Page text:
Photo by Wilbur Blackman

 Ten Steps to a Loon Friendly Lake

  1. Keep it wild – Work to preserve the wild parts of your lake.
  2. Keep your shoreline natural – Vegetated shorelines provide shelter for both fish and loons.
  3. Watch your wake – Use sensitive boating practices and steer clear of loons.
  4. Don’t discard – Return plastics, metals, fishing line, tackle and other refuse to shore and dispose of it in appropriate containers.
  5. Test the waters – Help monitor your lake’s water quality.  Find a program in your area or call us.
  6. Be level-headed – Work to reduce large water level changes during the nesting season (May to July).  Talk to your local officials.
  7. Don’t mess with the food chain – Don’t feed nest predators such as raccoons or gulls.  Dispose of your garbage properly.
  8. Lobby for loons – Get involved in natural air pollution issues and local water quality programs.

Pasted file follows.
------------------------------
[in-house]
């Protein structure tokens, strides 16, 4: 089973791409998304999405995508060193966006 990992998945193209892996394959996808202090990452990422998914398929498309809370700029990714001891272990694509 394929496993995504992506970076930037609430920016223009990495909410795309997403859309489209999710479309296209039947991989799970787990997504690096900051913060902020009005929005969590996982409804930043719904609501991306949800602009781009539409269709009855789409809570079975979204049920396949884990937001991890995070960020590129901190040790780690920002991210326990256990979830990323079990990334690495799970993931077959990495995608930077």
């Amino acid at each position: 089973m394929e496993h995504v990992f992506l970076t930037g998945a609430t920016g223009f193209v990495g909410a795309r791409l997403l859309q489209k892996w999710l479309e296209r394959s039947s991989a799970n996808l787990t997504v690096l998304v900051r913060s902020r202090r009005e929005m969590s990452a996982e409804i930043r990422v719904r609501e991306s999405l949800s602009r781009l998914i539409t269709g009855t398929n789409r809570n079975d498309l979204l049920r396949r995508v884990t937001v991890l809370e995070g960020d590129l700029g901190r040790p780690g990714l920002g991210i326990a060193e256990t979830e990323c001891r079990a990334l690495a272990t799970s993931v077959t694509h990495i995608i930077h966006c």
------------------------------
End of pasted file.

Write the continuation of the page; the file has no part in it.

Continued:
9. Spread the word – Place loon conservation messages on websites and in papers and newsletters.
  10. Be a citizen scientist – Watch over nesting areas and join the Canadian Lakes Loon Survey!  For more information visit www.bsc-eoc.org

Kathy Jones

Aquatic Surveys Volunteer and Data Collector; Bird Studies Canada

PO Box 160, Port Rowan ON, N0E 1M0 Toll Free: 1-888-448-2473

E-mail aqsurvey@bsc-eoc.org  Web Page www.bsc-eoc.org

Are you causing loons harm?

People can harass and stress loons without even being aware they are doing so.  While on the lake or shoreline keep an eye out for the following and if seen, move away:

A loon is splashing across the water, appearing to stand up.

A loon is vocalizing to you.

A loon is lying very flat on the shoreline with its head down.  The loon is on its nest, and if approached, may slide into the water, leaving the eggs exposed to predators.

Watch your pets as well; please keep them away from wildlife.

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  1. Painting the Wilderness of Oxtongue

    Wednesday, August 30, 2017 @ 7:00 pm - 9:00 pm

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